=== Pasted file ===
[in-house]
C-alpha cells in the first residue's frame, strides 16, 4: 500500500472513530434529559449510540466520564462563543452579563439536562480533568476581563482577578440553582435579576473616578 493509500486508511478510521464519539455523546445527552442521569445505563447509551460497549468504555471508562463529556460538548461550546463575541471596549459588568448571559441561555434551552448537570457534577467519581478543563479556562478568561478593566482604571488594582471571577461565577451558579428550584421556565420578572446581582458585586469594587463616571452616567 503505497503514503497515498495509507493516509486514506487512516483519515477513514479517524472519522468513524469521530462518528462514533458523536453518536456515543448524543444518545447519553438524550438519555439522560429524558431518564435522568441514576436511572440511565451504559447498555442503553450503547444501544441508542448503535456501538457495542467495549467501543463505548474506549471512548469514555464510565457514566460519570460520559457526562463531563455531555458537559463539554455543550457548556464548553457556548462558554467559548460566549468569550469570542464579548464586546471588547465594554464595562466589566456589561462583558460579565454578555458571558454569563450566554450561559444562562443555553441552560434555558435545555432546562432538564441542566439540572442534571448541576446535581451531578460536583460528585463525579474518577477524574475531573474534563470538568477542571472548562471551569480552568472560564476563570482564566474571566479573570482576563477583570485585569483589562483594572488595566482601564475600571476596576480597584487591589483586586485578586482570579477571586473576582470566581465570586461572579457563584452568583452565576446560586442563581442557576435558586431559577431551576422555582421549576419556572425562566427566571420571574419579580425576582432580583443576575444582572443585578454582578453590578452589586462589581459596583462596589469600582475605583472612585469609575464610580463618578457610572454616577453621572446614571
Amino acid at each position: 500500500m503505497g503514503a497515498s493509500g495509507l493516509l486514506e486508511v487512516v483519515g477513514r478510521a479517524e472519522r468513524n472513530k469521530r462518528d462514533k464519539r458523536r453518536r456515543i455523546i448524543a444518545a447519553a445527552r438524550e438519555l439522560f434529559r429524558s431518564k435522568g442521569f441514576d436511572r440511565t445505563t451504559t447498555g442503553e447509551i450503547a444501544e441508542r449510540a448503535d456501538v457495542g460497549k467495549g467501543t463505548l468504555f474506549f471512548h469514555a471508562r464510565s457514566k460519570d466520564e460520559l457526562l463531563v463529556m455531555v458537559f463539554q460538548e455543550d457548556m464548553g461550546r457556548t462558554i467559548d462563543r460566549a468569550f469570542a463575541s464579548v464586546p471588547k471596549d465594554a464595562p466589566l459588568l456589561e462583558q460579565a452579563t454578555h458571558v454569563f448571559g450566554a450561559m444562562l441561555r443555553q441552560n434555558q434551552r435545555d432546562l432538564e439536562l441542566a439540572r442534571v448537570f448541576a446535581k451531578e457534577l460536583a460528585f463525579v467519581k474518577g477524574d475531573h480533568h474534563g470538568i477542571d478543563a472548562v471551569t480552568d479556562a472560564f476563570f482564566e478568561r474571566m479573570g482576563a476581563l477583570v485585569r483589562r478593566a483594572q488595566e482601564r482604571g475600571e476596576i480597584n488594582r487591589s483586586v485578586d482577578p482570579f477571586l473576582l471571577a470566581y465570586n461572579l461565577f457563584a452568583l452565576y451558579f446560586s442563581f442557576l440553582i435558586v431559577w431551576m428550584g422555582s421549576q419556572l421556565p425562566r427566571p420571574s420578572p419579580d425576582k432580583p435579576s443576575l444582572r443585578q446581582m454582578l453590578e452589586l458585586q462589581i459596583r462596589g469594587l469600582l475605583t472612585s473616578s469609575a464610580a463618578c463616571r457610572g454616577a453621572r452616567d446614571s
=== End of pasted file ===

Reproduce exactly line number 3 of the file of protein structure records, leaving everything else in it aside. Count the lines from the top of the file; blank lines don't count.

Amino acid at each position: 500500500m503505497g503514503a497515498s493509500g495509507l493516509l486514506e486508511v487512516v483519515g477513514r478510521a479517524e472519522r468513524n472513530k469521530r462518528d462514533k464519539r458523536r453518536r456515543i455523546i448524543a444518545a447519553a445527552r438524550e438519555l439522560f434529559r429524558s431518564k435522568g442521569f441514576d436511572r440511565t445505563t451504559t447498555g442503553e447509551i450503547a444501544e441508542r449510540a448503535d456501538v457495542g460497549k467495549g467501543t463505548l468504555f474506549f471512548h469514555a471508562r464510565s457514566k460519570d466520564e460520559l457526562l463531563v463529556m455531555v458537559f463539554q460538548e455543550d457548556m464548553g461550546r457556548t462558554i467559548d462563543r460566549a468569550f469570542a463575541s464579548v464586546p471588547k471596549d465594554a464595562p466589566l459588568l456589561e462583558q460579565a452579563t454578555h458571558v454569563f448571559g450566554a450561559m444562562l441561555r443555553q441552560n434555558q434551552r435545555d432546562l432538564e439536562l441542566a439540572r442534571v448537570f448541576a446535581k451531578e457534577l460536583a460528585f463525579v467519581k474518577g477524574d475531573h480533568h474534563g470538568i477542571d478543563a472548562v471551569t480552568d479556562a472560564f476563570f482564566e478568561r474571566m479573570g482576563a476581563l477583570v485585569r483589562r478593566a483594572q488595566e482601564r482604571g475600571e476596576i480597584n488594582r487591589s483586586v485578586d482577578p482570579f477571586l473576582l471571577a470566581y465570586n461572579l461565577f457563584a452568583l452565576y451558579f446560586s442563581f442557576l440553582i435558586v431559577w431551576m428550584g422555582s421549576q419556572l421556565p425562566r427566571p420571574s420578572p419579580d425576582k432580583p435579576s443576575l444582572r443585578q446581582m454582578l453590578e452589586l458585586q462589581i459596583r462596589g469594587l469600582l475605583t472612585s473616578s469609575a464610580a463618578c463616571r457610572g454616577a453621572r452616567d446614571s